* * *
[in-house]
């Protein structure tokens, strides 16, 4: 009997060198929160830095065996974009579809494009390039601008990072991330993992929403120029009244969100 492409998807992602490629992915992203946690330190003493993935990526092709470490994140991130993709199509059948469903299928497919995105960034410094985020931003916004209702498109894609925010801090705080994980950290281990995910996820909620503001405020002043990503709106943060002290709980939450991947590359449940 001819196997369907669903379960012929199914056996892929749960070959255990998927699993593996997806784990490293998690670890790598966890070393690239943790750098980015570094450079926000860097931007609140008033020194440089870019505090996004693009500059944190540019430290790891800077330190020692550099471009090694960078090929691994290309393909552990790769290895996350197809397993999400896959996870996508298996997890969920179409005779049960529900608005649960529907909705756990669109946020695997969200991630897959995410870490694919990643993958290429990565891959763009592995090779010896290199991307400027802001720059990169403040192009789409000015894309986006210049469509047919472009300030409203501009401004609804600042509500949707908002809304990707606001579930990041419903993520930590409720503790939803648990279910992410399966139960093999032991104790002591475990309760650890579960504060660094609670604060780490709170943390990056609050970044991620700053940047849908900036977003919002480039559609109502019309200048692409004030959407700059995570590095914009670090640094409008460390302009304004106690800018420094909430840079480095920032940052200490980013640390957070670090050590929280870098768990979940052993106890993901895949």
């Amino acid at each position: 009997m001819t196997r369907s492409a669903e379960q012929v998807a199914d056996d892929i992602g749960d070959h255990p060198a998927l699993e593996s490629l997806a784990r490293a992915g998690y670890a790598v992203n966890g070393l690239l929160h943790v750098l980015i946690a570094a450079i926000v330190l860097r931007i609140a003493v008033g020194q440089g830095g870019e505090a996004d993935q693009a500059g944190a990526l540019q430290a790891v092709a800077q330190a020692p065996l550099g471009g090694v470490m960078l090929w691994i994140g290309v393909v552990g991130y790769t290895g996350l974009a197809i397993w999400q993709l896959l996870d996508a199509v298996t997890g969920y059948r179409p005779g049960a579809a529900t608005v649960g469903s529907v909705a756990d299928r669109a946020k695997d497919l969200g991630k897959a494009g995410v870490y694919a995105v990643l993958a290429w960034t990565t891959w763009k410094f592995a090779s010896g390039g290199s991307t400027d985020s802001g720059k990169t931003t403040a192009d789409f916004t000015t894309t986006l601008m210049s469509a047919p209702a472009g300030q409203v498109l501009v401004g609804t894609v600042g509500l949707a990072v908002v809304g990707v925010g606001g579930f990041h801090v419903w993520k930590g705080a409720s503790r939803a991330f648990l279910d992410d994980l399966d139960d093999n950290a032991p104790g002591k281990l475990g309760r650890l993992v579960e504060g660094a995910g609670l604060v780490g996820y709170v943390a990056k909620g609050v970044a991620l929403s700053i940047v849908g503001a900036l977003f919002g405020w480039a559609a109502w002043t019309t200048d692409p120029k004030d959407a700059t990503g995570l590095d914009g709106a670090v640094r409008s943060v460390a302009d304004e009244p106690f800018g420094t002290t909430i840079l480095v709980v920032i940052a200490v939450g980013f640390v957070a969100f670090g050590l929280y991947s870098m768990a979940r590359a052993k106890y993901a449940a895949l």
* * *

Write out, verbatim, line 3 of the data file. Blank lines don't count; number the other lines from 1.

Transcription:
């Amino acid at each position: 009997m001819t196997r369907s492409a669903e379960q012929v998807a199914d056996d892929i992602g749960d070959h255990p060198a998927l699993e593996s490629l997806a784990r490293a992915g998690y670890a790598v992203n966890g070393l690239l929160h943790v750098l980015i946690a570094a450079i926000v330190l860097r931007i609140a003493v008033g020194q440089g830095g870019e505090a996004d993935q693009a500059g944190a990526l540019q430290a790891v092709a800077q330190a020692p065996l550099g471009g090694v470490m960078l090929w691994i994140g290309v393909v552990g991130y790769t290895g996350l974009a197809i397993w999400q993709l896959l996870d996508a199509v298996t997890g969920y059948r179409p005779g049960a579809a529900t608005v649960g469903s529907v909705a756990d299928r669109a946020k695997d497919l969200g991630k897959a494009g995410v870490y694919a995105v990643l993958a290429w960034t990565t891959w763009k410094f592995a090779s010896g390039g290199s991307t400027d985020s802001g720059k990169t931003t403040a192009d789409f916004t000015t894309t986006l601008m210049s469509a047919p209702a472009g300030q409203v498109l501009v401004g609804t894609v600042g509500l949707a990072v908002v809304g990707v925010g606001g579930f990041h801090v419903w993520k930590g705080a409720s503790r939803a991330f648990l279910d992410d994980l399966d139960d093999n950290a032991p104790g002591k281990l475990g309760r650890l993992v579960e504060g660094a995910g609670l604060v780490g996820y709170v943390a990056k909620g609050v970044a991620l929403s700053i940047v849908g503001a900036l977003f919002g405020w480039a559609a109502w002043t019309t200048d692409p120029k004030d959407a700059t990503g995570l590095d914009g709106a670090v640094r409008s943060v460390a302009d304004e009244p106690f800018g420094t002290t909430i840079l480095v709980v920032i940052a200490v939450g980013f640390v957070a969100f670090g050590l929280y991947s870098m768990a979940r590359a052993k106890y993901a449940a895949l």